HEALTH – On May 6, the first seven cases of monkeypox were identified outside the countries of Central and West Africa, where the infectious disease is endemic. Two and a half months later, more than 15,000 cases have been recorded in 71 countries around the world, with Europe as the epicenter, although no deaths have been reported there to date. The continent represents nearly three quarters of the cases recorded in this month of July. The WHO also triggered this Saturday the public health emergency within international reach, its highest level of alert.
In France, 1,567 cases were identified as of July 21, almost half of them in Île-de-France. 40 people were hospitalized. During a meeting of the Emergency Committee this Thursday, July 21, the WHO director general said he was “worried” about the spread of the disease and the increase in the number of cases, even if patients most often recover well from their symptoms (pimples, itching, fever, headache, body aches, etc.).
How is the virus transmitted?
As with Covid, prolonged contact within 3 meters with a person carrying the virus can promote transmission due to microdroplets and respiratory secretions. But the vast majority (95%) of recent cases were transmitted during sexual contact, adds the WHO based on a study published in the scientific journal New England Journal of Medicine released July 21.
The latter specifies that 98% of those affected were gay or bisexual men. In France, all the cases identified to date in France, except 7 female adults and 2 children, are male adults.
Close and direct contact with a positive person “via skin lesions (sores, scabs), bodily fluids (blood, saliva, semen) or mucous membranes (mouth, anus, natural mucus-producing orifices)” can also cause spread. of the virus, such as prolonged contact with the patient’s environment (bedding, clothes, dishes, bath linen, etc.).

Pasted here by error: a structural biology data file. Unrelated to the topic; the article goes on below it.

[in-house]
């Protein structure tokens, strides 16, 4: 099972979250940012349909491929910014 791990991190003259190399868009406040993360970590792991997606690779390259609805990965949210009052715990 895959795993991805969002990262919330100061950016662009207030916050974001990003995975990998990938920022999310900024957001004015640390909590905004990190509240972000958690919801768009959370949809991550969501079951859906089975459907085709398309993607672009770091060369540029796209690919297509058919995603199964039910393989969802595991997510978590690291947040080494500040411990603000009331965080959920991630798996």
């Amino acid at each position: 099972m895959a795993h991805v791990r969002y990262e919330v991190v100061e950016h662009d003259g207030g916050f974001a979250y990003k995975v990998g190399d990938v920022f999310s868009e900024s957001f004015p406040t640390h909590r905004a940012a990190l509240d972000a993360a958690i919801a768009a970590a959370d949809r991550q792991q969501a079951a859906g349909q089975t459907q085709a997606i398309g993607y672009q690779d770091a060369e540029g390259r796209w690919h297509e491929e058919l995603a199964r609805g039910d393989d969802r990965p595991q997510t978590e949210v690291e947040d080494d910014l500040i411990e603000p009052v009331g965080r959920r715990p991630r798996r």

➡️ Read our article: “We know a little more about the mode of transmission of recent cases”
What to do if you think you may be exposed
To curb the transmission of the disease, the government on July 11 extended preventive vaccination to “groups most exposed to the virus”, namely men who have sex with men (MSM), people in situation of prostitution and professionals working in places of sexual consumption.
After the abandonment of contact tracing, the only solution to curb the epidemic is vaccination. A map of the centers open in France is available here on the ministry’s website. With the recommended interval of 28 days between the two doses, it takes a month and a half for the vaccination to be really effective.
If you think you have contracted monkeypox, -regardless of your sexual orientation-, contact your doctor or 15, who can then direct you. As a precaution, wear a mask and isolate yourself. After the medical consultation, a PCR test on a lesion will confirm that you have indeed contracted monkeypox.
➡️ Read our article: “Monkey pox vaccine? How to do if you are concerned”
The associations call on the government to speed up
Faced with the spread of the epidemic in France, associations fighting against HIV, such as Aids, Sidaction or even Act-Up Paris, are mobilizing and asking for a “real boost” and “a punch action” from the State to vaccinate all eligible people before the end of the summer. A challenge since it would be necessary to collect 300,000 doses to vaccinate twice the 150,000 people currently eligible.
➡️ Read our article: Faced with monkeypox, Aides demands “a punch action” from the State
“Endless” isolation with consequences
Three weeks of isolation is three times more than for contamination with Covid-19 and it is not without consequences for the mental health and the financial situation of positive people and in isolation.
A difficult period and a “mass blow”, as several men explained to us. “After two, three weeks, it starts to get long. I was clearly fed up. Stay at home it’s good for a week, if we can still see people it’s fine, but there we don’t see anyone”, explained Yohann to us.
➡️ Read our article: “For monkeypox patients, 21 “endless” days of isolation
See also on The HuffPost: The links between monkeypox and Covid are not what you think